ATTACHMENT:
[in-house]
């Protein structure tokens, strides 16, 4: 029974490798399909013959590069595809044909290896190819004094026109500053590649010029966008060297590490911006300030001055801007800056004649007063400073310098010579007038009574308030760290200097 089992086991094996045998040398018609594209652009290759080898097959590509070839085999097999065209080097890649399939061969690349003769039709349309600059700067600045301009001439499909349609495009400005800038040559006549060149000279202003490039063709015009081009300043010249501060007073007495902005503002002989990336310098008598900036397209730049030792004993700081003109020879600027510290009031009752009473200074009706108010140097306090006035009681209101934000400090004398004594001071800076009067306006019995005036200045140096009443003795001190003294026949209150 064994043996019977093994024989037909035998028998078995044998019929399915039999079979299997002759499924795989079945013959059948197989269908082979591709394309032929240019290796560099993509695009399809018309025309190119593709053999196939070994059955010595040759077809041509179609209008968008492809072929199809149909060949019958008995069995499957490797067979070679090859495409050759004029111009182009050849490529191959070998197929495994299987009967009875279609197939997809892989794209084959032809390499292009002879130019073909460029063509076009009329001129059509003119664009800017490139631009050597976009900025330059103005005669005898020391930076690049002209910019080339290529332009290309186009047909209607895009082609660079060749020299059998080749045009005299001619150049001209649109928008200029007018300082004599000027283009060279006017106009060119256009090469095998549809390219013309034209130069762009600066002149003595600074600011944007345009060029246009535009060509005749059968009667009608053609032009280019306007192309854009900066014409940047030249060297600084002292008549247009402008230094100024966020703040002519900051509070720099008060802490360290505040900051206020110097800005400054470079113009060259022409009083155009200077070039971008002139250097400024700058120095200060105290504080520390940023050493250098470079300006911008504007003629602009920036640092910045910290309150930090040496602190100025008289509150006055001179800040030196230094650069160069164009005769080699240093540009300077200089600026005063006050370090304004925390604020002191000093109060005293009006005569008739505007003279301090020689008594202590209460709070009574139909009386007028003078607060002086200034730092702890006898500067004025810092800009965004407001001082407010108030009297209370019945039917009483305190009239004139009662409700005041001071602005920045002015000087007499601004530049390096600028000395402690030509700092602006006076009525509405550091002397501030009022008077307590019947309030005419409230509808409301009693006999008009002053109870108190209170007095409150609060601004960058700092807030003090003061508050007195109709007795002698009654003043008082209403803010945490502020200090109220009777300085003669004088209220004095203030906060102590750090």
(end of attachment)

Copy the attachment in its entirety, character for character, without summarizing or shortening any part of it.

[in-house]
């Protein structure tokens, strides 16, 4: 029974490798399909013959590069595809044909290896190819004094026109500053590649010029966008060297590490911006300030001055801007800056004649007063400073310098010579007038009574308030760290200097 089992086991094996045998040398018609594209652009290759080898097959590509070839085999097999065209080097890649399939061969690349003769039709349309600059700067600045301009001439499909349609495009400005800038040559006549060149000279202003490039063709015009081009300043010249501060007073007495902005503002002989990336310098008598900036397209730049030792004993700081003109020879600027510290009031009752009473200074009706108010140097306090006035009681209101934000400090004398004594001071800076009067306006019995005036200045140096009443003795001190003294026949209150 064994043996019977093994024989037909035998028998078995044998019929399915039999079979299997002759499924795989079945013959059948197989269908082979591709394309032929240019290796560099993509695009399809018309025309190119593709053999196939070994059955010595040759077809041509179609209008968008492809072929199809149909060949019958008995069995499957490797067979070679090859495409050759004029111009182009050849490529191959070998197929495994299987009967009875279609197939997809892989794209084959032809390499292009002879130019073909460029063509076009009329001129059509003119664009800017490139631009050597976009900025330059103005005669005898020391930076690049002209910019080339290529332009290309186009047909209607895009082609660079060749020299059998080749045009005299001619150049001209649109928008200029007018300082004599000027283009060279006017106009060119256009090469095998549809390219013309034209130069762009600066002149003595600074600011944007345009060029246009535009060509005749059968009667009608053609032009280019306007192309854009900066014409940047030249060297600084002292008549247009402008230094100024966020703040002519900051509070720099008060802490360290505040900051206020110097800005400054470079113009060259022409009083155009200077070039971008002139250097400024700058120095200060105290504080520390940023050493250098470079300006911008504007003629602009920036640092910045910290309150930090040496602190100025008289509150006055001179800040030196230094650069160069164009005769080699240093540009300077200089600026005063006050370090304004925390604020002191000093109060005293009006005569008739505007003279301090020689008594202590209460709070009574139909009386007028003078607060002086200034730092702890006898500067004025810092800009965004407001001082407010108030009297209370019945039917009483305190009239004139009662409700005041001071602005920045002015000087007499601004530049390096600028000395402690030509700092602006006076009525509405550091002397501030009022008077307590019947309030005419409230509808409301009693006999008009002053109870108190209170007095409150609060601004960058700092807030003090003061508050007195109709007795002698009654003043008082209403803010945490502020200090109220009777300085003669004088209220004095203030906060102590750090």